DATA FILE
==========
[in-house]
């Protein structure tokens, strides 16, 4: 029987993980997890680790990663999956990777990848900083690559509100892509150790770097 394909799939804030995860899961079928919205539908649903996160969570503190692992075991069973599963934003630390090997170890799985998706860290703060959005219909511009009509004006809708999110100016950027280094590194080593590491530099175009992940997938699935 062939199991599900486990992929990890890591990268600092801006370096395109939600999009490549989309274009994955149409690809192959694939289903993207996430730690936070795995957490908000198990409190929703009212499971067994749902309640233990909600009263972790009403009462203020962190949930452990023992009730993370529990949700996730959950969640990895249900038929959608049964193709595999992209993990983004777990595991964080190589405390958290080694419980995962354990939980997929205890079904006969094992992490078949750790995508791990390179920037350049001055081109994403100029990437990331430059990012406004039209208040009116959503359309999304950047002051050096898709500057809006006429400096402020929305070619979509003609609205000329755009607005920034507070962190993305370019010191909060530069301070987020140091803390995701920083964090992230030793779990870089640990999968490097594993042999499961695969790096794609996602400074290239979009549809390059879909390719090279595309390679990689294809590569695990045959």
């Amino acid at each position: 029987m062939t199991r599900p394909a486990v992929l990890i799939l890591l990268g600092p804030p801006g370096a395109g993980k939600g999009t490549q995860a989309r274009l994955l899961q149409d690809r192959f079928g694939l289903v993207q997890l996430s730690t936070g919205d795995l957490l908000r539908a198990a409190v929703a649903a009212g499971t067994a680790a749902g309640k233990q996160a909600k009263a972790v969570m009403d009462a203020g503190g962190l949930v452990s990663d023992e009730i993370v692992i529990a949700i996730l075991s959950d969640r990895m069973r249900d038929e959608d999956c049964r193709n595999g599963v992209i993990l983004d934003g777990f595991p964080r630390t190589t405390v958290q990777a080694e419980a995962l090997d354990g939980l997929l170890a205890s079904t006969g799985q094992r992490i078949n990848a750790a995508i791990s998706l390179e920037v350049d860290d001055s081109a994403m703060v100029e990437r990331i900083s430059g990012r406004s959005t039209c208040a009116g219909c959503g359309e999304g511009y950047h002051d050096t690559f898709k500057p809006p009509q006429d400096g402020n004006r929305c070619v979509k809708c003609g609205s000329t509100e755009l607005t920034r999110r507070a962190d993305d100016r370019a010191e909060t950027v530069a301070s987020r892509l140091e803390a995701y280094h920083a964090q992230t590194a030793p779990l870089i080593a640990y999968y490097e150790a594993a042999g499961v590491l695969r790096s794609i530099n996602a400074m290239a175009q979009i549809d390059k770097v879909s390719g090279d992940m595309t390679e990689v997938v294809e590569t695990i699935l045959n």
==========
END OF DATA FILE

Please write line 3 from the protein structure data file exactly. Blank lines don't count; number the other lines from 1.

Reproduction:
């Amino acid at each position: 029987m062939t199991r599900p394909a486990v992929l990890i799939l890591l990268g600092p804030p801006g370096a395109g993980k939600g999009t490549q995860a989309r274009l994955l899961q149409d690809r192959f079928g694939l289903v993207q997890l996430s730690t936070g919205d795995l957490l908000r539908a198990a409190v929703a649903a009212g499971t067994a680790a749902g309640k233990q996160a909600k009263a972790v969570m009403d009462a203020g503190g962190l949930v452990s990663d023992e009730i993370v692992i529990a949700i996730l075991s959950d969640r990895m069973r249900d038929e959608d999956c049964r193709n595999g599963v992209i993990l983004d934003g777990f595991p964080r630390t190589t405390v958290q990777a080694e419980a995962l090997d354990g939980l997929l170890a205890s079904t006969g799985q094992r992490i078949n990848a750790a995508i791990s998706l390179e920037v350049d860290d001055s081109a994403m703060v100029e990437r990331i900083s430059g990012r406004s959005t039209c208040a009116g219909c959503g359309e999304g511009y950047h002051d050096t690559f898709k500057p809006p009509q006429d400096g402020n004006r929305c070619v979509k809708c003609g609205s000329t509100e755009l607005t920034r999110r507070a962190d993305d100016r370019a010191e909060t950027v530069a301070s987020r892509l140091e803390a995701y280094h920083a964090q992230t590194a030793p779990l870089i080593a640990y999968y490097e150790a594993a042999g499961v590491l695969r790096s794609i530099n996602a400074m290239a175009q979009i549809d390059k770097v879909s390719g090279d992940m595309t390679e990689v997938v294809e590569t695990i699935l045959n």